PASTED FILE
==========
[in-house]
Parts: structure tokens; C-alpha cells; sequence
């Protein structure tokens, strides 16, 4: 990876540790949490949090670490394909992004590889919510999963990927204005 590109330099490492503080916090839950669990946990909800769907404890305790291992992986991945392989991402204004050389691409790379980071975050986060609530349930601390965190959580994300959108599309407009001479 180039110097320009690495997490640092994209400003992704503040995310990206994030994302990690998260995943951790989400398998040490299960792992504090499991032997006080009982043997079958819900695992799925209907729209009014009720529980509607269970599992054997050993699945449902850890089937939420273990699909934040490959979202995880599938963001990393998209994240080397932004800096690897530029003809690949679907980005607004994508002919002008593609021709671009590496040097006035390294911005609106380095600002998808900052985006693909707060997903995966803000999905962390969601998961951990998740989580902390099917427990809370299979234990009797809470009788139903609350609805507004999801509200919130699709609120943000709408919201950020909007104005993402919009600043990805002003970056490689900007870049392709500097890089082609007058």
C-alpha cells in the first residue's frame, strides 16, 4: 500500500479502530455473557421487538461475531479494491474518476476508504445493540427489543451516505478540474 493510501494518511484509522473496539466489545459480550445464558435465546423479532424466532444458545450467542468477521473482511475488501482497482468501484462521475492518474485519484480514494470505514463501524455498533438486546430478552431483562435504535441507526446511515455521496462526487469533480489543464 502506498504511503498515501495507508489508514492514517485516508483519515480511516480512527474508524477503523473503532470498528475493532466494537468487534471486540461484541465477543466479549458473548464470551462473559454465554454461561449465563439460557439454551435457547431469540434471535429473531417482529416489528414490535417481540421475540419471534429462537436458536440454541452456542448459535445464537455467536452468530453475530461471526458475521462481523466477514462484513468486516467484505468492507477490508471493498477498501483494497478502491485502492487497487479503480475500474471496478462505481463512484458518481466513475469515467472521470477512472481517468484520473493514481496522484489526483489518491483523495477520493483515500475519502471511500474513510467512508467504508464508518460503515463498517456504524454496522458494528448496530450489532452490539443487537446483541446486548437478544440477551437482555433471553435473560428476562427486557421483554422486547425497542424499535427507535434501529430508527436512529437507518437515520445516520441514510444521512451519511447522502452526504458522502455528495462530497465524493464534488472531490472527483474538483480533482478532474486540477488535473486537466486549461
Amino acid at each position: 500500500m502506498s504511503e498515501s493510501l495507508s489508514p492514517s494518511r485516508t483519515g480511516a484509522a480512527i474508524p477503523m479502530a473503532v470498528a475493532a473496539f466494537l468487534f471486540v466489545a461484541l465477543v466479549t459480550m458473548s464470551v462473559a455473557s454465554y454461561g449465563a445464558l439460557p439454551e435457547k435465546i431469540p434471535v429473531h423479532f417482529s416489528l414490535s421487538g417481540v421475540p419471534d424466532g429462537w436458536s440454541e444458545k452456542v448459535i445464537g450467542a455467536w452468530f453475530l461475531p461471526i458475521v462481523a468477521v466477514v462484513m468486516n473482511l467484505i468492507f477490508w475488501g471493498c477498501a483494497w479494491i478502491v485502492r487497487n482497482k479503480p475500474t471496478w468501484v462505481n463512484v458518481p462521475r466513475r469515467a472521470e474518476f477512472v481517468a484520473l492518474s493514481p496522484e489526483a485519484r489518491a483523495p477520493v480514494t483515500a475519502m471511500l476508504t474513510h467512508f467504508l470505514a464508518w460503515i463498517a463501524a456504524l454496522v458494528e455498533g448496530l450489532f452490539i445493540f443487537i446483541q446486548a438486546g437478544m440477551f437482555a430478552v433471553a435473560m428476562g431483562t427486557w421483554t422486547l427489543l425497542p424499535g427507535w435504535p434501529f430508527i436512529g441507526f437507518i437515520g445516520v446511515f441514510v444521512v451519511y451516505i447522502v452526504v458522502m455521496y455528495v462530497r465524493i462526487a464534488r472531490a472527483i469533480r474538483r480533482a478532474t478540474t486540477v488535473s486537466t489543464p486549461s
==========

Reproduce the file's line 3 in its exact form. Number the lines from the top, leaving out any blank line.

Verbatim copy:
């Protein structure tokens, strides 16, 4: 990876540790949490949090670490394909992004590889919510999963990927204005 590109330099490492503080916090839950669990946990909800769907404890305790291992992986991945392989991402204004050389691409790379980071975050986060609530349930601390965190959580994300959108599309407009001479 180039110097320009690495997490640092994209400003992704503040995310990206994030994302990690998260995943951790989400398998040490299960792992504090499991032997006080009982043997079958819900695992799925209907729209009014009720529980509607269970599992054997050993699945449902850890089937939420273990699909934040490959979202995880599938963001990393998209994240080397932004800096690897530029003809690949679907980005607004994508002919002008593609021709671009590496040097006035390294911005609106380095600002998808900052985006693909707060997903995966803000999905962390969601998961951990998740989580902390099917427990809370299979234990009797809470009788139903609350609805507004999801509200919130699709609120943000709408919201950020909007104005993402919009600043990805002003970056490689900007870049392709500097890089082609007058």